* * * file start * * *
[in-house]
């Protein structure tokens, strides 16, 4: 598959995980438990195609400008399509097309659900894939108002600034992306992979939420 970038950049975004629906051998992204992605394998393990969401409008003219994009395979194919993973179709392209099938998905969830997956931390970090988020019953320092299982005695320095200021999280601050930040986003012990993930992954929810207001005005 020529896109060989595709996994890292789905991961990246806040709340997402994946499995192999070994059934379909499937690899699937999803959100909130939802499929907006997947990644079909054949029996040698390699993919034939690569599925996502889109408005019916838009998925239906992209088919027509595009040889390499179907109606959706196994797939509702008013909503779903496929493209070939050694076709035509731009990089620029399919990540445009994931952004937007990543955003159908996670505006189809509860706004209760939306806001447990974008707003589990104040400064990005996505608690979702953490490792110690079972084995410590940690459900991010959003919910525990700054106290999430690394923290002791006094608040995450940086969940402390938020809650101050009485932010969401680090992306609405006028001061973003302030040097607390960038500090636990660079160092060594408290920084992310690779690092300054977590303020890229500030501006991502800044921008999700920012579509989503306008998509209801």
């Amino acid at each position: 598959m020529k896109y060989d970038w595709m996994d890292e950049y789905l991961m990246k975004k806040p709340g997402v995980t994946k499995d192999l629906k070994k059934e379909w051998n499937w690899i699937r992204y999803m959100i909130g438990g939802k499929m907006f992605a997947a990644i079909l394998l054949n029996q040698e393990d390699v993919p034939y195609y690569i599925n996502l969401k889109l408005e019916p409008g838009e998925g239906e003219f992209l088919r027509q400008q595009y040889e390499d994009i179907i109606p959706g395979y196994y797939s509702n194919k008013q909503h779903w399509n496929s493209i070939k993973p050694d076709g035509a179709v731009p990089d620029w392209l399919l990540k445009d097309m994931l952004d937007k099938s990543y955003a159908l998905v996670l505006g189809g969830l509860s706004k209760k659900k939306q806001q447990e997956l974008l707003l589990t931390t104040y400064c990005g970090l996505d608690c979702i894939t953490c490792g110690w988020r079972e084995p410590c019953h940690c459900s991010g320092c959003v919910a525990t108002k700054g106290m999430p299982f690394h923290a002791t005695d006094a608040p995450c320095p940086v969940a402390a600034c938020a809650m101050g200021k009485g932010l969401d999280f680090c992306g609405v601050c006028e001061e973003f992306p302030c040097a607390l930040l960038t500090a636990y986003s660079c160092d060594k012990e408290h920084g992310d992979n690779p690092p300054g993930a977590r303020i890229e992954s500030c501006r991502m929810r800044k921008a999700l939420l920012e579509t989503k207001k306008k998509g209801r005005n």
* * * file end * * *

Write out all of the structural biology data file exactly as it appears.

[in-house]
């Protein structure tokens, strides 16, 4: 598959995980438990195609400008399509097309659900894939108002600034992306992979939420 970038950049975004629906051998992204992605394998393990969401409008003219994009395979194919993973179709392209099938998905969830997956931390970090988020019953320092299982005695320095200021999280601050930040986003012990993930992954929810207001005005 020529896109060989595709996994890292789905991961990246806040709340997402994946499995192999070994059934379909499937690899699937999803959100909130939802499929907006997947990644079909054949029996040698390699993919034939690569599925996502889109408005019916838009998925239906992209088919027509595009040889390499179907109606959706196994797939509702008013909503779903496929493209070939050694076709035509731009990089620029399919990540445009994931952004937007990543955003159908996670505006189809509860706004209760939306806001447990974008707003589990104040400064990005996505608690979702953490490792110690079972084995410590940690459900991010959003919910525990700054106290999430690394923290002791006094608040995450940086969940402390938020809650101050009485932010969401680090992306609405006028001061973003302030040097607390960038500090636990660079160092060594408290920084992310690779690092300054977590303020890229500030501006991502800044921008999700920012579509989503306008998509209801």
């Amino acid at each position: 598959m020529k896109y060989d970038w595709m996994d890292e950049y789905l991961m990246k975004k806040p709340g997402v995980t994946k499995d192999l629906k070994k059934e379909w051998n499937w690899i699937r992204y999803m959100i909130g438990g939802k499929m907006f992605a997947a990644i079909l394998l054949n029996q040698e393990d390699v993919p034939y195609y690569i599925n996502l969401k889109l408005e019916p409008g838009e998925g239906e003219f992209l088919r027509q400008q595009y040889e390499d994009i179907i109606p959706g395979y196994y797939s509702n194919k008013q909503h779903w399509n496929s493209i070939k993973p050694d076709g035509a179709v731009p990089d620029w392209l399919l990540k445009d097309m994931l952004d937007k099938s990543y955003a159908l998905v996670l505006g189809g969830l509860s706004k209760k659900k939306q806001q447990e997956l974008l707003l589990t931390t104040y400064c990005g970090l996505d608690c979702i894939t953490c490792g110690w988020r079972e084995p410590c019953h940690c459900s991010g320092c959003v919910a525990t108002k700054g106290m999430p299982f690394h923290a002791t005695d006094a608040p995450c320095p940086v969940a402390a600034c938020a809650m101050g200021k009485g932010l969401d999280f680090c992306g609405v601050c006028e001061e973003f992306p302030c040097a607390l930040l960038t500090a636990y986003s660079c160092d060594k012990e408290h920084g992310d992979n690779p690092p300054g993930a977590r303020i890229e992954s500030c501006r991502m929810r800044k921008a999700l939420l920012e579509t989503k207001k306008k998509g209801r005005n």